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My investigation into my genes and family history

If you've been reading some of the blogs on this site, you probably know by now that the Biology, Culture, and Evolution class has the opportunity to do genetic testing this semester. I've always thought ancestry was fascinating, and my mom's side of the family has much more mystery surrounding our heritage so I would really like to find out what I can about that. However, I'm also looking forward to some of the information they can give me on genes more pertinent to my daily life and my future.

I am interested in the health issues that 23 and Me will test. I am especially interested in the genes for Tourette's Syndrome and restless leg syndrome. I have read some research recently that Tourette's, RLS, and other tic disorders are very closely related genetically. I have a chronic tic disorder, which is on a scale between Tourette's (requires motor and vocal tics to diagnose) and transient tic disorder (which is in kids and lasts less than a year). My mom has restless leg syndrome, but no one else in the extended family has a related disorder that I know of. Over the next few weeks I do plan on contacting my mother's sisters to see if they, there children, or their grandchildren have restless leg or tics. This is important to me because I'd like to know the likelihood that, if I do have children, they will have a tic. My family has history of stroke on both sides, so I'd like to look at the genetic side of that and how certain medications will affect that.

3 thoughts on “My investigation into my genes and family history

  1. Meghan Steel

    I agree with you about the medical aspects of DNA that could be revealed from this test, but there is one result of this 23&Me program that I don't fully understand.

    Everyone seems to be really interested in family history. Some people even know the exact cities and countries in which their relatives once lived. But, why do we all care? What difference does it make if your great grandmother lived in Bulgaria or Sicily or Namibia and Hong Kong? Is anyone expecting any surprises? Simply based on family names, I am quite obviously Western European (Steel and Saxon and Peevey from England and Baze from Germany). Of course I'll be a little shocked if I have any relatives living in Japan or India, but it's not going to affect the way I live my life or my aspirations for my future.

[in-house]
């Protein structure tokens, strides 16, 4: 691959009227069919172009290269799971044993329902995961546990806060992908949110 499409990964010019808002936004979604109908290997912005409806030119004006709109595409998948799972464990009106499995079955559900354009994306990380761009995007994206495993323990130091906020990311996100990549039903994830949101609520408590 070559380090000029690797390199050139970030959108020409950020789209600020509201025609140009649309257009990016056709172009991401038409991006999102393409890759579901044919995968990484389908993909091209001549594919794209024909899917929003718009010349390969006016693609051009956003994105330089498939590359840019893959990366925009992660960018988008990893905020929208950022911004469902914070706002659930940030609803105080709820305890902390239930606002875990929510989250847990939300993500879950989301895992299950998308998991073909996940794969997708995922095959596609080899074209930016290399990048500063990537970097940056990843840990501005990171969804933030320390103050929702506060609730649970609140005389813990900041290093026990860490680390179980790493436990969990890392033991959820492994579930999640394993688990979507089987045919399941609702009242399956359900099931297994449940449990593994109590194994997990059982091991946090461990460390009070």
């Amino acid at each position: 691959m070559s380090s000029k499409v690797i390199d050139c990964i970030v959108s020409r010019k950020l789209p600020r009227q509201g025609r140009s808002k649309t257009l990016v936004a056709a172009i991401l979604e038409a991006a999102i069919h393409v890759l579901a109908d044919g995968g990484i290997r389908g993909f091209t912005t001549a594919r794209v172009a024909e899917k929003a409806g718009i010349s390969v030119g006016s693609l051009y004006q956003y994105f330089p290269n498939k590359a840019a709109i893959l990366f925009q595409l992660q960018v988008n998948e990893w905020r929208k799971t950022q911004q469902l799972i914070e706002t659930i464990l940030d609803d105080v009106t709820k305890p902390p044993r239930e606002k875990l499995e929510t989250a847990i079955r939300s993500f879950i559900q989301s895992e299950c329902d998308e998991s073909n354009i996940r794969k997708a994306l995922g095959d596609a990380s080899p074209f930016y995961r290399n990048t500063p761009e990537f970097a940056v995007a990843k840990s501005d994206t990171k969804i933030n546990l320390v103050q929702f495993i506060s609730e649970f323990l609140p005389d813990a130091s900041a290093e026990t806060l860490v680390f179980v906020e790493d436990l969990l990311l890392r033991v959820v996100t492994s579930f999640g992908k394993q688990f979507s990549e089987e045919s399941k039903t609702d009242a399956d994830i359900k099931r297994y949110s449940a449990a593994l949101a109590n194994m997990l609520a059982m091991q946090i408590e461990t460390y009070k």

I can see the application for genetic studies in a medical sense and I understand that we should analyze relationships between populations to understand prehistoric migration patterns, but I just can't seem to grasp everyone's interest in their personal ancestry. I didn't understand it when ancestry.com first started and I don't understand it now.

    1. Emily Barron

      I think many people simply think it's interesting. I know for me that it's more of a fun fact sort of thing that's not really necessary to know but just something that I'd find thought-provoking. Like I know on my dad's side that my ancestors left Wales in the late 1600s, but I think it'd be interesting to know more. Plus maybe I'm related to someone I know and we had no idea. That would be fun to learn.

      I don't know if this can give you specific ancestors like ancestry.com, but I do understand why people want to do that. It can give people a sense of meaning, of having roots somewhere and a tie to someone famous. I'm not saying it should do those things, because if you didn't know that you had a famous ancestor then it really doesn't mean much to the outside world, but I can see where people use it to be able to say that they came from something, that their family tree isn't full of nondescript people forgotten by anyone but relatives.

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